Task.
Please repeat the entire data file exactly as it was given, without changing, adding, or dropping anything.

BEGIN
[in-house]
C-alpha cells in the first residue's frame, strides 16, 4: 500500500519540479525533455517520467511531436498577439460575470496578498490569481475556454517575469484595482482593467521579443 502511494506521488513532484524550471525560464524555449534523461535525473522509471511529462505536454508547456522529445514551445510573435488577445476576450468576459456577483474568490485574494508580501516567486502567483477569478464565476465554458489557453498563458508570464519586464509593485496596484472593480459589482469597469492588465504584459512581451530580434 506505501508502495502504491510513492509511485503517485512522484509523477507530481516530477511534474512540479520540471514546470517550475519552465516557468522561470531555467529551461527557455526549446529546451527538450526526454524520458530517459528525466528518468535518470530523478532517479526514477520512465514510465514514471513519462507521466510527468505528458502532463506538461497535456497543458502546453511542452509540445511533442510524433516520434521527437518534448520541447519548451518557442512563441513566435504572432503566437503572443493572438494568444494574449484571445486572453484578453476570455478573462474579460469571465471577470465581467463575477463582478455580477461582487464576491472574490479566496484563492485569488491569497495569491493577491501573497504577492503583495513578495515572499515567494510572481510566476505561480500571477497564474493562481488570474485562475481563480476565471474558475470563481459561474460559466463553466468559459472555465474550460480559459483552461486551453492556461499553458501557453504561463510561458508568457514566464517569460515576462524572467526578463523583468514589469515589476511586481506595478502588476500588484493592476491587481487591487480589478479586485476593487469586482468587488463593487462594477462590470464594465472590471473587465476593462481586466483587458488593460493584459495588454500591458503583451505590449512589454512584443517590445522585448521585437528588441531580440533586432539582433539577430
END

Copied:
[in-house]
C-alpha cells in the first residue's frame, strides 16, 4: 500500500519540479525533455517520467511531436498577439460575470496578498490569481475556454517575469484595482482593467521579443 502511494506521488513532484524550471525560464524555449534523461535525473522509471511529462505536454508547456522529445514551445510573435488577445476576450468576459456577483474568490485574494508580501516567486502567483477569478464565476465554458489557453498563458508570464519586464509593485496596484472593480459589482469597469492588465504584459512581451530580434 506505501508502495502504491510513492509511485503517485512522484509523477507530481516530477511534474512540479520540471514546470517550475519552465516557468522561470531555467529551461527557455526549446529546451527538450526526454524520458530517459528525466528518468535518470530523478532517479526514477520512465514510465514514471513519462507521466510527468505528458502532463506538461497535456497543458502546453511542452509540445511533442510524433516520434521527437518534448520541447519548451518557442512563441513566435504572432503566437503572443493572438494568444494574449484571445486572453484578453476570455478573462474579460469571465471577470465581467463575477463582478455580477461582487464576491472574490479566496484563492485569488491569497495569491493577491501573497504577492503583495513578495515572499515567494510572481510566476505561480500571477497564474493562481488570474485562475481563480476565471474558475470563481459561474460559466463553466468559459472555465474550460480559459483552461486551453492556461499553458501557453504561463510561458508568457514566464517569460515576462524572467526578463523583468514589469515589476511586481506595478502588476500588484493592476491587481487591487480589478479586485476593487469586482468587488463593487462594477462590470464594465472590471473587465476593462481586466483587458488593460493584459495588454500591458503583451505590449512589454512584443517590445522585448521585437528588441531580440533586432539582433539577430